The Produce Contamination Problem

Causes and Solutions

Edited by

  • Karl Matthews, Rutgers-The State University of New Jersey, New Brunswick, USA
  • Gerald Sapers, ERRC, ARS-USDA-Retired
  • Gerald Sapers, ERRC, ARS-USDA-Retired
  • Ethan Solomon, DuPont Chemical Solutions Enterprise, Wilmington, DE, USA
  • Karl Matthews, Rutgers-The State University of New Jersey, New Brunswick, USA

Understanding the causes and contributing factors leading to outbreaks of food-borne illness associated with contamination of fresh produce continues to be a worldwide challenge for everyone from the growers of fresh-cut produce through the entire production and delivery process. Additionally researchers both at universities and in government agencies are facing an increased challenge to develop means of preventing these foodborne illness occurrences. The premise of this book is that when human pathogen contamination of fresh produce occurs, it is extremely difficult to reduce pathogen levels sufficiently to assure microbiological safety with the currently available technologies. A wiser strategy would be to avoid crop production conditions that result in microbial contamination to start.

These critical, problem-oriented chapters have been written by researchers active in the areas of food safety and microbial contamination during production, harvesting, packing and fresh-cut processing of horticultural crops, and were designed to provide methods of contamination avoidance. Coverage includes policy and practices in the US, Mexico and Central America, Europe, and Japan.

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This book will be useful to growers, packers and fresh-cut processors and their trade associations and suppliers, especially those impacted by outbreaks of food-borne illness. Also a valuable source of information to researchers at universities and government agencies who are investigating means of avoiding contamination and improving the microbiological safety of fresh produce.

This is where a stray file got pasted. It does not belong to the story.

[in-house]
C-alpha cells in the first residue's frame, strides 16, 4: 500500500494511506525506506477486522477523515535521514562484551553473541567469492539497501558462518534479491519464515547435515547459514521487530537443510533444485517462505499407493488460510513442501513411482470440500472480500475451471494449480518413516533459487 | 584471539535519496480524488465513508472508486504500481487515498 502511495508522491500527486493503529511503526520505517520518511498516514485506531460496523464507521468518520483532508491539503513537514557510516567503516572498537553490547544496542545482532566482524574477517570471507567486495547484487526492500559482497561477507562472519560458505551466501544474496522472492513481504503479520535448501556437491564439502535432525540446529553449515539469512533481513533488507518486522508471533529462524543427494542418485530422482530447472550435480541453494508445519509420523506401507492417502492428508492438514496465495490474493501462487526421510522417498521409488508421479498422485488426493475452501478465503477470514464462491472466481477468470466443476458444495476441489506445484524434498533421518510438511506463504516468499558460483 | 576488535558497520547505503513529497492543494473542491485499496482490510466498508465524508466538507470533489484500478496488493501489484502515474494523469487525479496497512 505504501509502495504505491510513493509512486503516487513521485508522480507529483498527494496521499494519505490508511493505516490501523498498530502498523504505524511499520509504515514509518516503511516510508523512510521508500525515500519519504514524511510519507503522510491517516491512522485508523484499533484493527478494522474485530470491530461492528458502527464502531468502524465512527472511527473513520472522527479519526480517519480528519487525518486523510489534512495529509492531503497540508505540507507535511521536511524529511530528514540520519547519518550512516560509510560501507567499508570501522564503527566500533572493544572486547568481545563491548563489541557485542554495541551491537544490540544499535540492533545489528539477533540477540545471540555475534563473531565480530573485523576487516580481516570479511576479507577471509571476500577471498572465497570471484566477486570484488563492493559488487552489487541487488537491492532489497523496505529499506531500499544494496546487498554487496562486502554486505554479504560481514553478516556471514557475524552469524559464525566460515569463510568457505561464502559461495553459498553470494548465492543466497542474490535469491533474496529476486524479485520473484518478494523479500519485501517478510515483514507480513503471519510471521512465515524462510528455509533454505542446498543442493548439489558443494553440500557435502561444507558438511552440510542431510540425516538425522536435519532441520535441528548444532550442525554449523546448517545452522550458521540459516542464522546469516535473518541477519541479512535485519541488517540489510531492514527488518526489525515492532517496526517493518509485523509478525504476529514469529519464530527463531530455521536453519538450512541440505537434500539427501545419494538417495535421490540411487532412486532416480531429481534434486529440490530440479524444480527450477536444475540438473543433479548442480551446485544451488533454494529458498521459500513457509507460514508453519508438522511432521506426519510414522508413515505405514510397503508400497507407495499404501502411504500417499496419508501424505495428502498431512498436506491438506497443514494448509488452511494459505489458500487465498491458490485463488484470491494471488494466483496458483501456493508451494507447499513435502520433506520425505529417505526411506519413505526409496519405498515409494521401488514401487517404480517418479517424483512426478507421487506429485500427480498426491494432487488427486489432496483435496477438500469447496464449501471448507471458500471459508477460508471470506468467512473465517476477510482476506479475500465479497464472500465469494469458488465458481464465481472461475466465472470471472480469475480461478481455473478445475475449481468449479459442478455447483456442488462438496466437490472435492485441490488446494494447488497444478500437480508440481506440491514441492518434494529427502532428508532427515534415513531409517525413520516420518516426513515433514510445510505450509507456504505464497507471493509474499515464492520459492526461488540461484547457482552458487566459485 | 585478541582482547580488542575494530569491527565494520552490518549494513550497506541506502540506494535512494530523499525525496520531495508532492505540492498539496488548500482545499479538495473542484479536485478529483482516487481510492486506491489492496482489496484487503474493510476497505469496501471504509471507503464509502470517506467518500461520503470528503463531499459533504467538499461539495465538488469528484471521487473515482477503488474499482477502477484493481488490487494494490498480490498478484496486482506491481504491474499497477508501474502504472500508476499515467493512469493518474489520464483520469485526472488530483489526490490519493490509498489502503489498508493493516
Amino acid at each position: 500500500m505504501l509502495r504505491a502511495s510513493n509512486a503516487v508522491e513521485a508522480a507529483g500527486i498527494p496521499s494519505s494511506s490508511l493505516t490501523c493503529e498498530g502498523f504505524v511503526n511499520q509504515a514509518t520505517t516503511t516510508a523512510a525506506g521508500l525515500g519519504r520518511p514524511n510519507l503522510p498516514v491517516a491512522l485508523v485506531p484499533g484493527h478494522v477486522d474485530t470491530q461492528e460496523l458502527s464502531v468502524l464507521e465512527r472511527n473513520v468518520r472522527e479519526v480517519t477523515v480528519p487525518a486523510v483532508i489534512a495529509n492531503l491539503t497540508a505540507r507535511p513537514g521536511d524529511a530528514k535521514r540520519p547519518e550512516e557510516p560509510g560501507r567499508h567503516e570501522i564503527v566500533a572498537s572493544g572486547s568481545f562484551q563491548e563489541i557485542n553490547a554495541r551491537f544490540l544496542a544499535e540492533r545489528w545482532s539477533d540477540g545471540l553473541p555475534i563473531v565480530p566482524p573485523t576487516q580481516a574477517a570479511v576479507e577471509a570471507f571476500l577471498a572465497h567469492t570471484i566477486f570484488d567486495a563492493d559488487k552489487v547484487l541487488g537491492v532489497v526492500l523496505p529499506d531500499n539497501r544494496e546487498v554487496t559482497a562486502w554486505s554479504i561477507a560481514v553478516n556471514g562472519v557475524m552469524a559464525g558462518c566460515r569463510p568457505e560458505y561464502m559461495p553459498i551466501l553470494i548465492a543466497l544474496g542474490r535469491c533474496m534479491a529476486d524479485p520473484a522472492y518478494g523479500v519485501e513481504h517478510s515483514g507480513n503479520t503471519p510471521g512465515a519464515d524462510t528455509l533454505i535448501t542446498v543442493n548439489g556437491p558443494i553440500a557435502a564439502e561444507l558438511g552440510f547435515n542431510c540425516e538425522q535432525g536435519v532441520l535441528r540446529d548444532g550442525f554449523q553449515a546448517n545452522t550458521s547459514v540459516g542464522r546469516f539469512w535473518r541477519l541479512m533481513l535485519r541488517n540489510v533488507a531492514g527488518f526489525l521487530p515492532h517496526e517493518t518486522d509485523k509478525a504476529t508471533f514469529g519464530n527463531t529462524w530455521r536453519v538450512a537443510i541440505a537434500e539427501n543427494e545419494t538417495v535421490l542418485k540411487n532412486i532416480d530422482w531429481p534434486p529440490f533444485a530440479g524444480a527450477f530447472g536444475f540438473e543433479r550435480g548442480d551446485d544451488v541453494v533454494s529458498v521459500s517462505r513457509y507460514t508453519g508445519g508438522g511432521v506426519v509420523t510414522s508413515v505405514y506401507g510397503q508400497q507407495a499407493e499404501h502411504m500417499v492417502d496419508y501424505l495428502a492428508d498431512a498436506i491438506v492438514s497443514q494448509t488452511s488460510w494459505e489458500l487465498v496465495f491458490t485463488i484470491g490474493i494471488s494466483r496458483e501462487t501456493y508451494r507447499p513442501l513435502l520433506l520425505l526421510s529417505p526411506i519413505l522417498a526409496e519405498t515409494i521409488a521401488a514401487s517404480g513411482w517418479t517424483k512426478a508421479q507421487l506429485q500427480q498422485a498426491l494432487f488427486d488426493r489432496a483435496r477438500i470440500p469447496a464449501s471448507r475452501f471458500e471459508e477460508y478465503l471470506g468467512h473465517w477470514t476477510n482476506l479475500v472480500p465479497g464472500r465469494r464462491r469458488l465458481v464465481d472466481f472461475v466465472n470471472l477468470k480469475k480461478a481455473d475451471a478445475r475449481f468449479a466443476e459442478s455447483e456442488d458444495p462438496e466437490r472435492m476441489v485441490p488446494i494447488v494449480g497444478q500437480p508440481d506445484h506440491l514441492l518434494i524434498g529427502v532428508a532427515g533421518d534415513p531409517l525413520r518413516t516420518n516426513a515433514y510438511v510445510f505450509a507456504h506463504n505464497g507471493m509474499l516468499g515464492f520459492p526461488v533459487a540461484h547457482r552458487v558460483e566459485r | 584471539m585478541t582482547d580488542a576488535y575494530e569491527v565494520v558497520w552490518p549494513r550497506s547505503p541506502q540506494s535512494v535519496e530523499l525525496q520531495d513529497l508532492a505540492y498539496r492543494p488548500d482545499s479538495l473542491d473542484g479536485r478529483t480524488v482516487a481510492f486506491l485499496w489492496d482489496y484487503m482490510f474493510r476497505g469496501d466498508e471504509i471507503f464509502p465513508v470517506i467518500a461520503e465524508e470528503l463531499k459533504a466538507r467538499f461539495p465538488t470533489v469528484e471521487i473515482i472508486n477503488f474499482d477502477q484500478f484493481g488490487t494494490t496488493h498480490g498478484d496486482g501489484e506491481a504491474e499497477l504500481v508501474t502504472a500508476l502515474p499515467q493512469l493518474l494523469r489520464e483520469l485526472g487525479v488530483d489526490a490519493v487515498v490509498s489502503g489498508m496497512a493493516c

Book information

  • Published: May 2009
  • ISBN: 978-0-12-374186-8

Table of Contents

IntroductionChapter 1. Scope of the Produce Contamination Problem Gerald Sapers and Michael DoyleChapter 2. Microbial Attachment and Limitations of Decontamination MethodologiesEthan B. Solomon and Manan SharmaSources of ContaminationChapter 3. Identification of the Source of ContaminationJeff Farrar and Jack GuzewichChapter 4. Manure ManagementPatricia D. Millner Chapter 5. Water Quality Charles P. Gerba and Christopher Y. Choi Chapter 6. Sapro-Zoonotic Risks Posed by Wild Birds in Agricultural LandscapesLarry ClarkChapter 7. Produce Contamination by other Wildlife Daniel Rice and Thomas E. BesserCommodities Associated with Major Outbreaks and RecallsChapter 8. Leafy Vegetables Karl R. MatthewsChapter 9. Melons Alejandro Castillo, Miguel A. MartĂ­nez-TĂ©llez, and M. Ofelia RodrĂ­guez-GarcĂ­aChapter 10. Raw Tomatoes and Salmonella Jerry A. Bartz Chapter 11. Tree fruits and Nuts: Outbreaks, Contamination Sources, Prevention and RemediationSusanne E. KellerChapter 12. Berry Contamination: Outbreaks and Contamination IssuesKalmia E. Kniel and Adrienne E.H. ShearerAvoidance of ContaminationChapter 13. Produce contamination issues in Mexico and Central America Jorge H. Siller-Cepeda, Cristobal Chaidez-Quiroz, and Nohelia Castro-del CampoChapter 14. Regulatory Issues in Europe Regarding Fresh Fruit and Vegetable Safety Gro S. Johannessen and Kofitsyo S. CudjoeChapter 15. Regulatory Issues in Japan Regarding Produce Safety Kenji Isshiki, Md. Latiful Bari, Takeo Shiina, and.Shinichi KawamotoTechnology for Reduction of Human Pathogens in Fresh Produce Chapter 16. Disinfection of Contaminated Produce with Conventional Washing and Sanitizing Technology Gerald M. SapersChapter 17. Advanced Technologies for Detection and Elimination of Pathogens Brendon Niemira and Howard Q. ZhangChapter 18. Conclusions and Recommendations Douglas Powell, Casey J. Jacob, and Benjamin J. Chapman